USPS Retaliated Against Worker Who Filed Injury Report, Court Rules
The employee, who had told supervisors about the injury “and applied for workers’ compensation benefits” in 2019, was fired.
- By Alex Saurman
- May 11, 2023
A federal court determined that a U.S. Postal Service (USPS) employee who had filed an injury report in 2019 was “wrongfully fired,” OSHA announced.
According to a news release, the employee, who was still in the new hire probation phase, told supervisors about the injury “and applied for workers’ compensation benefits.” Before the employee was fired, performance evaluations had been put on hold, OSHA—which conducted an investigation—later learned.
Following a lawsuit filed by the U.S. Department of Labor Office of the Solicitor in 2022, the U.S. District Court for the Western District of Washington, which published a summary judgment, decided in May 2023 that “the USPS did retaliate against the employee.” The mail company is required to rid the employee’s record of “any negative reference to the employee’s protected activity and termination,” OSHA said. (Other asks from the lawsuit such as lost wages as well as reinstatement will be addressed late next month.)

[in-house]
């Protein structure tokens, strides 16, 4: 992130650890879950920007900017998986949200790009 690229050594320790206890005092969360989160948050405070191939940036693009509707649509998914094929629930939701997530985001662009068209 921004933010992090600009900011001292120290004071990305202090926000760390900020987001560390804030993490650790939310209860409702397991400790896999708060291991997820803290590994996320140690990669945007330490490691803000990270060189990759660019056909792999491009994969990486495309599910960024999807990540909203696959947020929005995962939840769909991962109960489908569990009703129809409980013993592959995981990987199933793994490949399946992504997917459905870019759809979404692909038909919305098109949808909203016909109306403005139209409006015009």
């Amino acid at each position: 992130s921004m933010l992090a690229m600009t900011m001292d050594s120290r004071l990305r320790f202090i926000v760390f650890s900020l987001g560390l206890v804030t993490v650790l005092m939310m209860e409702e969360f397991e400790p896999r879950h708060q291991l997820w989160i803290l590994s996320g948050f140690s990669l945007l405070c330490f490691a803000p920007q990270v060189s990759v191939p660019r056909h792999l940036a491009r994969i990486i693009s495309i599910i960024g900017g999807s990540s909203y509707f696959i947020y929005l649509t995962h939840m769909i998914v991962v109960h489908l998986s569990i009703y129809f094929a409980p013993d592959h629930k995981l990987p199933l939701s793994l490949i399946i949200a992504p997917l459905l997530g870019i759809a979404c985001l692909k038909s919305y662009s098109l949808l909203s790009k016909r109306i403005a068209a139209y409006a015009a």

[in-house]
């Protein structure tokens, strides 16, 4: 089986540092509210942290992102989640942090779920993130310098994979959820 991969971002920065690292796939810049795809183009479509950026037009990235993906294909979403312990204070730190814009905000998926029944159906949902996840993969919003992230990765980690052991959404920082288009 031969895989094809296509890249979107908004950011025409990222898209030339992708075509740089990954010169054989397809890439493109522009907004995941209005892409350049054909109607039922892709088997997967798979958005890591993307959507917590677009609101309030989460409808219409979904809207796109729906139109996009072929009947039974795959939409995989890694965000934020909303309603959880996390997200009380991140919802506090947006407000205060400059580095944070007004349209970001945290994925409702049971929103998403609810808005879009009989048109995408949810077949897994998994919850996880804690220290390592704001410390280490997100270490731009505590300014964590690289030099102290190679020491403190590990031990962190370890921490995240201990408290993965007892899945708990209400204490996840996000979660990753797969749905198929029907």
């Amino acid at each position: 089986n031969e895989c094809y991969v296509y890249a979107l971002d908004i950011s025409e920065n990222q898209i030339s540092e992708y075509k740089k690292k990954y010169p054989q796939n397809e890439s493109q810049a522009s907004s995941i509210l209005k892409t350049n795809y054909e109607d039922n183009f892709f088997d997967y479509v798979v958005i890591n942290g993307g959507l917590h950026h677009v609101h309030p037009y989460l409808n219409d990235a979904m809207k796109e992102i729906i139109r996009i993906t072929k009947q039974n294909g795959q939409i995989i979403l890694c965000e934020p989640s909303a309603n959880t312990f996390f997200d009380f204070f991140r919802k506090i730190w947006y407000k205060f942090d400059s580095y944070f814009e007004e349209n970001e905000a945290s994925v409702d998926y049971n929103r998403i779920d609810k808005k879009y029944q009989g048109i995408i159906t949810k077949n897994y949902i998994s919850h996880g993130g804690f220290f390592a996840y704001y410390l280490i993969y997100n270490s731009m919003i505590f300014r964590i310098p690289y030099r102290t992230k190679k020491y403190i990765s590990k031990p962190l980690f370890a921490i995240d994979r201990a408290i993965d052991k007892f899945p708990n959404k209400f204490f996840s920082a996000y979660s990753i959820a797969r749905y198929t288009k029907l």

“The summary judgment we have obtained is an important step toward fully protecting the rights of an employee terminated wrongfully for reporting a workplace injury and signals to other postal workers that they should not fear retaliation when exercising their rights,” said Regional Solicitor of Labor Marc Pilotin in San Francisco in the news release.
Under a permanent injunction from the court, Tacoma USPS facilities must educate probationary employees on one of these rights—the right to report injuries without worrying about any negative consequences—per OSHA. If these workers report an injury, the facilities are also required to provide “an equal opportunity to complete probation.”
In addition to these actions, Tacoma USPS facilities must “train all officers, supervisors and employees on federal anti-retaliation regulations.”
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